Popularity of club sports on the rise

Bonnie Allen, General Reporter

The University of Wisconsin-Platteville is regarded as having one of the strongest Division III conferences in the country in addition to having over 2,000 students participate in intramurals. Athletics in general can be one of the most visible aspects of a university, and for UW-Platteville, club sports are becoming increasingly popular among student athletes.

The number of club sports on campus nearly doubled within the last 10 to 15 years. UW-Platteville, which currently has over thirty club sports, has drawn an increasing amount of attention through the achievements of club sports and dedication from the student athletes involved.

“Sometimes our club teams have done very well in national competitions. Paintball, the men’s volleyball team, lacrosse and ultimate Frisbee have done well in the last few years,” director of recreational sports and facilities, Curt Fatzinger said. “There’s also a shooting club on campus. They did phenomenal last year. So competitive-wise we could compete against schools that are Division I or Division II, but they are clubs [sic.].”

One club activity that recently drew national attention was the parkour tournament held at the outdoor track at UW-Platteville, which was the first ever collegiate parkour tournament in the world.

There are three areas in which students can participate within the athletic endeavor; intramurals, club sports and intercollegiate athletics. Each supplies its own characteristics that allow students to determine which area will suit their needs in regard to time commitment, competitiveness, or financial reasons.

“They [club sports] put in their time and their money to support themselves. A lot of those clubs raise money on their own to supplement, plus some clubs charge their members to participate,” said Fatzinger. “I know hockey is an expensive sport anyway. When they go to Dubuque they have to pay ‘x’ amount of dollars for ice time. That’s the money they have to make up in dues or get money from SUFAC.”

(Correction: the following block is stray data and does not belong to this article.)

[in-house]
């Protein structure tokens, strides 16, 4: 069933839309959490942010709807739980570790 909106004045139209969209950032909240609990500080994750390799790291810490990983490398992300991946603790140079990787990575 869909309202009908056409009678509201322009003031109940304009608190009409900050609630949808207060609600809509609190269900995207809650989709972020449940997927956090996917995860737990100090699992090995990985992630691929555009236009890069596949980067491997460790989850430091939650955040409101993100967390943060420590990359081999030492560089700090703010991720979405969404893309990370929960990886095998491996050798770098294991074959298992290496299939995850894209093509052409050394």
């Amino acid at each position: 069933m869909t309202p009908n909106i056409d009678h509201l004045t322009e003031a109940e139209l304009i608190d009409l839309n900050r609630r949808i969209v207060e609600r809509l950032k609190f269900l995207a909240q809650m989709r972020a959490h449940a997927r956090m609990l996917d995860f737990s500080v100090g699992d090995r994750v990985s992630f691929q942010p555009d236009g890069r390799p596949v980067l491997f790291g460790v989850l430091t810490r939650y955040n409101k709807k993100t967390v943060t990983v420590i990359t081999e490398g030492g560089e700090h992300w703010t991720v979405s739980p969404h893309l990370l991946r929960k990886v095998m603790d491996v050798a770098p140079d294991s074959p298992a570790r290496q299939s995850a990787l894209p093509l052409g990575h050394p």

Dues for the hockey team this year are $950 and that includes the cost of jerseys and other apparel items. In addition, the players supply their own equipment. However, SUFAC generously grants a portion of the team’s funding.

A number of student athletes choose to participate in club sports in order to still be able to play at the competitive level unlike intramurals, which holds a large number of athletes with a wide range of abilities, or intercollegiate athletics, which may cut recruited athletes.

“The difference between playing in a club verses an NCAA team is that I would not play at all if I tried out for an NCAA team. Hockey is a very different sport as far as recruiting,” hockey player, Nate Wojtynek said. “Ninety percent of NCAA hockey players, whether it’s DI or DIII, have played junior hockey either during or after high school to develop. The skill gap between DI and DIII is narrow. So basically the club allows me to play still.”

One of the main differences between club sports and intercollegiate athletics are the regulations put into place in accordance with the NCAA. A majority of club sports have more flexibility in regard to scheduling practices and academic requirements.

“I’d say club sports are probably more open. Not more open that they are accepting more people because both the university and club sports are fantastic opportunities for students, but the university sanctioned athletics also operates within the NCAA,” Involvement Coordinator Brian Yingst said. “The NCAA has their own compliance regulations that they need to follow, such as study hours logged, where club sports don’t necessarily have to follow those rules.”

From a facility standpoint, the growing number of club sports is causing a shortage of space.

“They [club sports] share the pitches down by memorial park. I have almost all my outdoor teams using that down there with the exception of soccer. Miners Field is also used by some of the club teams too, such as lacrosse and ultimate Frisbee,” Fatzinger said. “We don’t have any other outdoor facilities and the athletic facilities are the athletic facilities only.”

Both intramurals and club sports are scheduled around practice times, oftentimes starting practice around 10 p.m. In order to alleviate the shortage of indoor space and ensure better practice times, four more courts will be added to the indoor facilities in order for intramurals and club sports. This will also give a wider window of available use.

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